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A 66-year-old female asked:

what is the latest breakthrough for a-fib?

2 doctor answers2 doctors weighed in
Dr. Gregory Hines
Family Medicine 24 years experience
Pradaxa: I assume you mean pradaxa, which is a new anticoagulant medication, that is given to prevent strokes from atrial fibrillation. It does not require the constant monitoring of coumadin, (warfarin) and is thus less intrusive to the patient, but is also more expensive at this time. That should improve in time.
Dr. John Garner
Cardiology 16 years experience
Rotors: The answer already given is correct; there are several new drugs to treat the stroke risk. There is also a new ablation strategy just about to be deployed known as rotor ablation. It targets a different aspect of the process that keeps atrial fibrillation going. This is an approach entirely unlike that we've used for the last 10 years. Stay tuned!

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A 30-year-old member asked:

I have chronic uncontrollable afib. How can I manage my condition?

3 doctor answers4 doctors weighed in
Dr. Jerry Routh
Internal Medicine 46 years experience
RF Ablation: Atrial fibrillation is a rapid irregularly irregular heart rhythm. Therapy is aimed at controlling the heart rate and giving anticoagulants to prevent thrombotic emboli and stroke. The rate can usually be controlled with medicine such as digoxin, beta blockers and calcium channel blockers. Recurrences are treated with antiarrythmics. If still uncontrolled then rf ablation and pacing is used.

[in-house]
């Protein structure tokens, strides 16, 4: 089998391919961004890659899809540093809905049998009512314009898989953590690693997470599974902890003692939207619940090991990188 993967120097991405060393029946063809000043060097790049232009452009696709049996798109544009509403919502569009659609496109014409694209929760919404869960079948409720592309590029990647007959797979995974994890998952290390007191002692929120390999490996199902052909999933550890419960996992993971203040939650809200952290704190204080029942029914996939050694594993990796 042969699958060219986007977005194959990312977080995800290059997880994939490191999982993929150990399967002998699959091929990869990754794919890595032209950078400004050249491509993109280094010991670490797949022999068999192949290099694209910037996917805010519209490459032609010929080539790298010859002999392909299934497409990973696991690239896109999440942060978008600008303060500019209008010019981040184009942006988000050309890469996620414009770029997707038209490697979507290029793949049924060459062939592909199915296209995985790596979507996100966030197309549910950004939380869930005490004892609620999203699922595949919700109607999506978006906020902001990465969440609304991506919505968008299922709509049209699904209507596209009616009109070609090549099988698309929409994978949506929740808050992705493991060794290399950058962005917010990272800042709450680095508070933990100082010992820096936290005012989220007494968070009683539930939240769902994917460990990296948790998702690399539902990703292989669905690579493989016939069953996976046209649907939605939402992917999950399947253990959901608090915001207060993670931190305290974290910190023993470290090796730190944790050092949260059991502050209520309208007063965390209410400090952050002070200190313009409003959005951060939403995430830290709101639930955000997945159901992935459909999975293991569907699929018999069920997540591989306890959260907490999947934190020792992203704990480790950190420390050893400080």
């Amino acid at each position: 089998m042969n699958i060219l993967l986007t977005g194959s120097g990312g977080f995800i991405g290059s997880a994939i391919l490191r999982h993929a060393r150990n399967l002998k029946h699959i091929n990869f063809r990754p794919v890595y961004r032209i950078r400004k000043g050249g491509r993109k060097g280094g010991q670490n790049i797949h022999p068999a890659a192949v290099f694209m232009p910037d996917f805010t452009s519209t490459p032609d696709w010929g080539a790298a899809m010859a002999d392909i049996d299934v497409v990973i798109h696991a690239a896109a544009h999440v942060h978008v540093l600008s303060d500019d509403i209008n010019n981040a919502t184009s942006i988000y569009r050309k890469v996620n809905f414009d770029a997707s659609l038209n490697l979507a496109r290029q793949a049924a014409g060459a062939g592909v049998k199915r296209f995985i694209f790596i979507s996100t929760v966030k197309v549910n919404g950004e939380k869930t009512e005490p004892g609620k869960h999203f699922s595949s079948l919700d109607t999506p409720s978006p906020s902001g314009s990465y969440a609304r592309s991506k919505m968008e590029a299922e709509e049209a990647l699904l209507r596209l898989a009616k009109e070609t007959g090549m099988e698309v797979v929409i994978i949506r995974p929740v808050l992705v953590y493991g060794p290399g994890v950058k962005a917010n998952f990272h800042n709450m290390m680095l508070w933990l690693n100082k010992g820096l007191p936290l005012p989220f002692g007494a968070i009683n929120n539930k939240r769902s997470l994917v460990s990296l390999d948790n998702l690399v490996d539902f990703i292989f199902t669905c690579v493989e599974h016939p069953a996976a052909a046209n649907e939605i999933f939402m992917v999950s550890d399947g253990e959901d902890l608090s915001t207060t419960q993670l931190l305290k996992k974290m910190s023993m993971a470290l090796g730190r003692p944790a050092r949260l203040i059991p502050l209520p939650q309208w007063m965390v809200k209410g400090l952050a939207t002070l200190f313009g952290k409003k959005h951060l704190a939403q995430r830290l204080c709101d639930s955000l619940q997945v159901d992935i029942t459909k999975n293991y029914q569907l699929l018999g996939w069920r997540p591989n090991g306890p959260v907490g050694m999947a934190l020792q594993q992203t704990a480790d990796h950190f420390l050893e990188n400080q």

IL
A 47-year-old female asked:

47 on propaphenpne tid afib.What is better?

2 doctor answers5 doctors weighed in
Dr. Samuel Hahn
Cardiology 28 years experience
Relativity: There are no perfect treatments for af. The most effective, amiodarone, unfortunately has the most serious long term toxicity. The problem with all other meds (except simple beta blockers and calcium blockers) is that they can cause other, more life threatening arrhythmias. The most important risk factor is the presence of cad. Other than that, trial and error is the best bet (with exceptions).
A 66-year-old member asked:

How do you treat cabal afib?

3 doctor answers10 doctors weighed in
Dr. Ryan Stanton
Emergency Medicine 18 years experience
Medications and such: It depends on if it is chronic or just intermittent. If it is rare, they may just watch it. If it is fast or long lasting, then there are medications that help regulate the heart. It is also good to avoid tobacco, caffeine, and stimulants.
A 66-year-old member asked:

Do you treat vagal afib differently?

2 doctor answers6 doctors weighed in
Dr. Carla Enriquez
Pediatrics 50 years experience
Than others?: Yes, a fib can occur for many reasons. If the cause is vagal overstimulation, then treatment is different than if af was post-op, or due to sick cardiac muscle, or adrenergic overactivity. See http://www.A-fib.Com/vagala-fib.Htm#1.
Calhoun, GA
A 33-year-old female asked:

Can gulping a very cold drink quickly trigger afib?

1 doctor answer3 doctors weighed in
Dr. James Strader
Cardiology 22 years experience
Yes: I've seen this before, actually. Sudden cold in the esophagus can trigger extra heart beats (pac's), which then can trigger afib. For people prone to triggered heart arrhythmias, it is important to minimize your exposure to your particular triggers. Common triggers include stress, caffeine, chocolate, alcohol, lack of sleep, sleep apnea, and sometimes sugar or environmental (e.g., cold).

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Last updated Apr 2, 2014

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